Gathered around a tandoori oven in the kitchen of a small restaurant in Kabul, a group of Afghan women prepare naan for their lunchtime customers.
They are all survivors of domestic violence, and many will never be able to return to their families.
Mary Akrami, the founder of the shelter where they sleep and the restaurant where they work, fears that these lifelines may be lost with the departure of foreign forces, who were committed to restoring women’s rights in a war-weary Afghanistan. war.
“The international community encouraged us, supported us, funded us … now they are ignoring us,” said the 45-year-old, who is also director of the Afghan Women’s Network, an alliance of NGOs.
US and international troops have all but left Afghanistan as the Taliban take control of large swathes of the country, leaving Afghan forces in crisis.
Akrami fears for his safety and that of the women in his shelters. One site has already closed due to clashes in the provinces.
“A woman who runs away from her home has nowhere to go,” she said, adding that many girls and women are found on the streets.
“We have received cases of tortured, sexually abused, physically abused women,” she added.
After spending the 1996-2001 Taliban rule in Pakistan, Akrami returned after the Islamist group was overthrown by the US-led invasion.
With the help of a few European NGOs in 2002, she opened the first refuge in Afghanistan for women fleeing domestic violence.
More than 20,000 women have passed through Akrami’s network of more than two dozen shelters since then.
In Afghanistan, a country of 35 million people, the vast majority of women are estimated by the United Nations to have suffered physical, sexual or psychological violence, and the culture remains ruthless towards those who separate from their husbands.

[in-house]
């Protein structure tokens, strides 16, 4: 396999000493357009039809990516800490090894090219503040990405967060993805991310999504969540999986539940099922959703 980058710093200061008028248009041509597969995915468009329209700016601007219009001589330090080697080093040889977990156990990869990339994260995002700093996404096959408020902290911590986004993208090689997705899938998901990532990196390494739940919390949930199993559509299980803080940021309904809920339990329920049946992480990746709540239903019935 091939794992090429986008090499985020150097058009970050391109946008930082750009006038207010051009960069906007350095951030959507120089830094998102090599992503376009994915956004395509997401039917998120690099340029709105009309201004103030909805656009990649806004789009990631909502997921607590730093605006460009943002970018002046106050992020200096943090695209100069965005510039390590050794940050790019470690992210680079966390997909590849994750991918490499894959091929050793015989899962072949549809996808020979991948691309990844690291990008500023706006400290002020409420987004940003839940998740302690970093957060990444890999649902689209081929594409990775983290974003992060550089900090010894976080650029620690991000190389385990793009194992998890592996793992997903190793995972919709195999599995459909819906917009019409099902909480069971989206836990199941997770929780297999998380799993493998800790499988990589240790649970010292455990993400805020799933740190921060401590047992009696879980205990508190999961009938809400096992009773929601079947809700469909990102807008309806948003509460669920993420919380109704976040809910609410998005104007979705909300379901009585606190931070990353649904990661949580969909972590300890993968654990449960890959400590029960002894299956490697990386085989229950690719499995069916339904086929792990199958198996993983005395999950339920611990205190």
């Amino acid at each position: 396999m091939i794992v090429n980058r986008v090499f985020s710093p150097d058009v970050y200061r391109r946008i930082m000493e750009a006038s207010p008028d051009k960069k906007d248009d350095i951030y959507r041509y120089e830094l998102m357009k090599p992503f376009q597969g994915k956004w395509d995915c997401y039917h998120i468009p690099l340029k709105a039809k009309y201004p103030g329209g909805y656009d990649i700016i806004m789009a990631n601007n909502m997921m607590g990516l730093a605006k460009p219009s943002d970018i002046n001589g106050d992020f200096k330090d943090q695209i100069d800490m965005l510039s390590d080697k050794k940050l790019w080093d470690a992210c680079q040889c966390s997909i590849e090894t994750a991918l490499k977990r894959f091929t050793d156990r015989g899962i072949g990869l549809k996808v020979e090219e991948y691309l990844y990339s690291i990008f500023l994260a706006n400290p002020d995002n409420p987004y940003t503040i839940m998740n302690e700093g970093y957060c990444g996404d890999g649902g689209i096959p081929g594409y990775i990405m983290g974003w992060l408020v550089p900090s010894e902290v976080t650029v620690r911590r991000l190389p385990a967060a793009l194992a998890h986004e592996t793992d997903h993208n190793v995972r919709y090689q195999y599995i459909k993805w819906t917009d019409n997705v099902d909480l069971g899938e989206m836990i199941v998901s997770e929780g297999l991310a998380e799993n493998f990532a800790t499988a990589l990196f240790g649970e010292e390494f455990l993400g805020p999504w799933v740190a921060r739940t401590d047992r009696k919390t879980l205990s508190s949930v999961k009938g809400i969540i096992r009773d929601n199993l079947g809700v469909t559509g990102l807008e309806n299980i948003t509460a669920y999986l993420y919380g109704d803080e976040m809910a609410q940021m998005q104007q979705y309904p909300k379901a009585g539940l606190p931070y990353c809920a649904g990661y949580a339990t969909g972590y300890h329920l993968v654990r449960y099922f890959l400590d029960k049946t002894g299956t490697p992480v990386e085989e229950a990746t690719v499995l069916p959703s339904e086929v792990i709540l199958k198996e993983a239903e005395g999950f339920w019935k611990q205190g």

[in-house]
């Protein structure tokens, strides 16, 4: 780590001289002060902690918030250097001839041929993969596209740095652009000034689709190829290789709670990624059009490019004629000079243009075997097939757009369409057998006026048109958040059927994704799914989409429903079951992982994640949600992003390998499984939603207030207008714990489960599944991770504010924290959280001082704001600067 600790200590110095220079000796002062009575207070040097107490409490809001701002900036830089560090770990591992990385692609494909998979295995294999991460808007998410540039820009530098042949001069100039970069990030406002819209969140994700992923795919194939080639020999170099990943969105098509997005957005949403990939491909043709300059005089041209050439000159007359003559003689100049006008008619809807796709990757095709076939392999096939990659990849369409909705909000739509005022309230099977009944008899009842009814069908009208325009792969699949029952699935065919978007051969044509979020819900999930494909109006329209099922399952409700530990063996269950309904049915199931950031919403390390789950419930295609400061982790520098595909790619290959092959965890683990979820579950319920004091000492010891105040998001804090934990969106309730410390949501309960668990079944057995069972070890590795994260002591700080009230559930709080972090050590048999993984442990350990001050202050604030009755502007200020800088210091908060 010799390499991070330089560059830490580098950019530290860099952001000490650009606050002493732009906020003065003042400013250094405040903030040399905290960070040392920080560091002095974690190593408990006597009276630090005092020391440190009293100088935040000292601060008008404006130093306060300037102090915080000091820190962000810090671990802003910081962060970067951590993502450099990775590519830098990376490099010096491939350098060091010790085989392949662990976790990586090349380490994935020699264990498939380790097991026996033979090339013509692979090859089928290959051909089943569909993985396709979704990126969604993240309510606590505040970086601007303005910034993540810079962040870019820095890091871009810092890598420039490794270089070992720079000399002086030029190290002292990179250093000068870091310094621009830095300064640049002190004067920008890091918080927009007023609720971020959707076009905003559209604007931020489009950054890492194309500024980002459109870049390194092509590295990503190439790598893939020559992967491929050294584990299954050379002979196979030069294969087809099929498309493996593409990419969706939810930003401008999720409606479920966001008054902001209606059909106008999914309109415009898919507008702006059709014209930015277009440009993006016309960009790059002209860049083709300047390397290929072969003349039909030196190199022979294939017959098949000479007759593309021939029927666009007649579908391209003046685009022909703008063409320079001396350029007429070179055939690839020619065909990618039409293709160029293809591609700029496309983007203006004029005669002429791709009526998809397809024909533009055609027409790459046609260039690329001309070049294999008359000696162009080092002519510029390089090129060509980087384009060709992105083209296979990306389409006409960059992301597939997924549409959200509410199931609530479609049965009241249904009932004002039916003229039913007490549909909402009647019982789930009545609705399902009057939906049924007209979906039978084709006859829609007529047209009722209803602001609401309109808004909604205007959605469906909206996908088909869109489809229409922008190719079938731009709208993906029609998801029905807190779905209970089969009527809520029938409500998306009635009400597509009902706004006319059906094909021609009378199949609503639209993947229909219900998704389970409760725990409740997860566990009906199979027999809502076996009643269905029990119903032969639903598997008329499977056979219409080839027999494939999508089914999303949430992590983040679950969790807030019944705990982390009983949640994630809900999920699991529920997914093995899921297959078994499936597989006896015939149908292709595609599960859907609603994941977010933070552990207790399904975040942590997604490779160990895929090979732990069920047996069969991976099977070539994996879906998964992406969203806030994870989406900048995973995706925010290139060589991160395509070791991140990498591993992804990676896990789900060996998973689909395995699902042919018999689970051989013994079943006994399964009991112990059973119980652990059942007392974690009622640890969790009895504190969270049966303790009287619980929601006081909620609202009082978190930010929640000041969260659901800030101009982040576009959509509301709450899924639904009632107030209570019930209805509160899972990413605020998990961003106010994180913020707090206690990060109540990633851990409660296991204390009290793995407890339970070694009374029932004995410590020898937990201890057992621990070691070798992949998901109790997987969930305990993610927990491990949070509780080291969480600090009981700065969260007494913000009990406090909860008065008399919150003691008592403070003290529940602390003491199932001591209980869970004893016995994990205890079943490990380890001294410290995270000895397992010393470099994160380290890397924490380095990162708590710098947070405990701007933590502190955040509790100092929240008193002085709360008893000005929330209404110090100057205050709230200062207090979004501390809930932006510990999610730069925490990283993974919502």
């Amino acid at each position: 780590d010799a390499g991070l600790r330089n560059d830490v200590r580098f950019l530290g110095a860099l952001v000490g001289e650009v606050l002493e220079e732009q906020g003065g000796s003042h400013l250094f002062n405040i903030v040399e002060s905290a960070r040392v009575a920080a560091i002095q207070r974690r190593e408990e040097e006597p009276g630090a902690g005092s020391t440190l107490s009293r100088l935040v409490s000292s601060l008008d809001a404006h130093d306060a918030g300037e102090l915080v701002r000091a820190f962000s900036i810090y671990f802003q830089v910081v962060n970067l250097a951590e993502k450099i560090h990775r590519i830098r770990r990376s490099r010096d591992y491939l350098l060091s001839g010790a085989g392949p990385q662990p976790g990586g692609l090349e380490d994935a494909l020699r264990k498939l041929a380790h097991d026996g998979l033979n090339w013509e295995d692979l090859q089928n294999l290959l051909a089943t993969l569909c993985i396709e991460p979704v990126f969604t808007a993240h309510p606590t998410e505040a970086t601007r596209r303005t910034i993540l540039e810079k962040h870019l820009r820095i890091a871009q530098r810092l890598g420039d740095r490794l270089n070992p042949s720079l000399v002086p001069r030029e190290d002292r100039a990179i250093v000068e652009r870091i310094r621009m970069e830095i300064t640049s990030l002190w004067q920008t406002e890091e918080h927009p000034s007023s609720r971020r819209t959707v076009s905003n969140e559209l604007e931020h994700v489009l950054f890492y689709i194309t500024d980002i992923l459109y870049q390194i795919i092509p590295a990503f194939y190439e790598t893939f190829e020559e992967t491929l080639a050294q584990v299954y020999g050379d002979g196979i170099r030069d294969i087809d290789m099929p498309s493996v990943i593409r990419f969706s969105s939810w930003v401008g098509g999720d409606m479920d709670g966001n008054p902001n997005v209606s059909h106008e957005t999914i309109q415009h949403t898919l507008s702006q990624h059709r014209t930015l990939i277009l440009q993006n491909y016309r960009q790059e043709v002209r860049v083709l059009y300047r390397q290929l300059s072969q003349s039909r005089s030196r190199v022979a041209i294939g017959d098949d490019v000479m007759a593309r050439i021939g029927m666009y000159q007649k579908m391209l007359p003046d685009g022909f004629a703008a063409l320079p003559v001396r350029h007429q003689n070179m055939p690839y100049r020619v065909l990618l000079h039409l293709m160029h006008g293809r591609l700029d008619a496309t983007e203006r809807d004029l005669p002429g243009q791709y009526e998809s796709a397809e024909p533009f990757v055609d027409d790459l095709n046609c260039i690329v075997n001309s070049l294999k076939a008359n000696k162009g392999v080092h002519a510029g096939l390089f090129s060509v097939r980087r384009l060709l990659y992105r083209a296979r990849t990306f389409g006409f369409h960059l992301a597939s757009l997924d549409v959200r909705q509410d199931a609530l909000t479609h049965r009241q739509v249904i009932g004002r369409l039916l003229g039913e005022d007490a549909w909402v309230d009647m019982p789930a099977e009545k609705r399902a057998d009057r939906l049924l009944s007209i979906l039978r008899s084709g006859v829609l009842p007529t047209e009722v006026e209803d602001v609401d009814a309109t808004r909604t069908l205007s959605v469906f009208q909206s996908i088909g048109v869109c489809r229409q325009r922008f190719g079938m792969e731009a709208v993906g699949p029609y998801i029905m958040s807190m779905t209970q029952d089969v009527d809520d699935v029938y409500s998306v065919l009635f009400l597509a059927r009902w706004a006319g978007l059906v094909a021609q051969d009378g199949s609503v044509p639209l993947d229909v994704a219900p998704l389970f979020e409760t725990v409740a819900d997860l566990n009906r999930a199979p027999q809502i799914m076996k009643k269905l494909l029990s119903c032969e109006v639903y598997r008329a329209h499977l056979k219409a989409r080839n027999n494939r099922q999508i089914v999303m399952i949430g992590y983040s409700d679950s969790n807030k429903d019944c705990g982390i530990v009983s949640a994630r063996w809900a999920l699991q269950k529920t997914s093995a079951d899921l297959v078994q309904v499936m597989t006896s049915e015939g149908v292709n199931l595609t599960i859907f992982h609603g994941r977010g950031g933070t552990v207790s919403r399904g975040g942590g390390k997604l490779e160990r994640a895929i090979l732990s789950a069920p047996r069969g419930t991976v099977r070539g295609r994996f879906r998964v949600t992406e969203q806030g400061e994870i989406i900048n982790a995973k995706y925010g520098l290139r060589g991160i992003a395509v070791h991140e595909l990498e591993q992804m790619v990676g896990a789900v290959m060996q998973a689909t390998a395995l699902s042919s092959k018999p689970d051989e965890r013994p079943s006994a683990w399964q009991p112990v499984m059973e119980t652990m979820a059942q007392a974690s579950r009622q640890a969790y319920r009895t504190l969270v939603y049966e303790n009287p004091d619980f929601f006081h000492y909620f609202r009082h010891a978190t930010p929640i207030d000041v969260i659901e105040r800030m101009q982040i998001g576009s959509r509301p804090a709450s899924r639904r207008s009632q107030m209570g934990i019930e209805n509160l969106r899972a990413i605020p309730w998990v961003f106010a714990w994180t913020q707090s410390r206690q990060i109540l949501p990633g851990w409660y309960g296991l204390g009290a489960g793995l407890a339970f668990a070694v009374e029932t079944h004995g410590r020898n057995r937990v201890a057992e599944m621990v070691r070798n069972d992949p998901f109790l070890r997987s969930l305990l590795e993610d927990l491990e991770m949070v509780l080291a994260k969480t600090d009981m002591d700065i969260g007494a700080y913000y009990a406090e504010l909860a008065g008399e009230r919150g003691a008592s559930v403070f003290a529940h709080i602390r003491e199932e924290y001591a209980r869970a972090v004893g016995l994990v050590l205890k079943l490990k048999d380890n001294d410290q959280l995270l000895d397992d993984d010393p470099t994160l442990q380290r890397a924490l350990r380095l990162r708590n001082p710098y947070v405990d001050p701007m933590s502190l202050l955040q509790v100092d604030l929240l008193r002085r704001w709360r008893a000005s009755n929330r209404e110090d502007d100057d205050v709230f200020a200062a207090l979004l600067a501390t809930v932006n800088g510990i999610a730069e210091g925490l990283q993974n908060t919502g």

In some parts of the country, women are still given as wives to settle debts or quarrels, and are subject to so-called “honor killings”.
– ‘I can be independent’ –
Since the ousting of the Taliban, who denied girls and women education and jobs, there have been hard-won gains: women are now judges, police officers and lawmakers, and schools have reopened.
The government has passed a law on the elimination of violence against women, although the provisions are not reliably enforced.
At the Kabul shelter, some women study for exams or go to work, returning at night to sleep.
Others raise their children within its walls.
For those who don’t have the option to leave, Akrami has opened the restaurant.
Hassanat, who was married as a peace offering, fled her husband when he strangled her, leaving her permanently hoarse.
The 26-year-old has found her way to the capital’s refuge and is mastering it from the kitchen.
“I learned to read and I can make kebabs for 100 people. I can be independent,” said Hassanat, who used a pseudonym to protect his identity.
At the restaurant, male customers are only welcome if they are escorted by women, overturning the conservative tradition that women must be chaperoned to leave the house.
– ‘Betrayed’ –
After spending her life in shelters, Akrami says she felt “betrayed” upon finding out that Washington made no demands on women’s rights in the historic withdrawal agreement with the Taliban the year last.
During peace talks between the warring Afghan government and the Taliban, activists made only vague commitments to protect women’s rights in accordance with Islamic values.
Meanwhile, prominent women, including media workers, judges and activists, are among more than 180 people murdered since September – murders the US and Afghan governments attribute to activists.
While some activists may have fled the country, most ordinary women have no choice but to watch the chaos unfold.
“Being a woman in Afghanistan is not easy,” Akrami said.
“I’m tired of constantly fighting and I’m about to lose everything,” she said.
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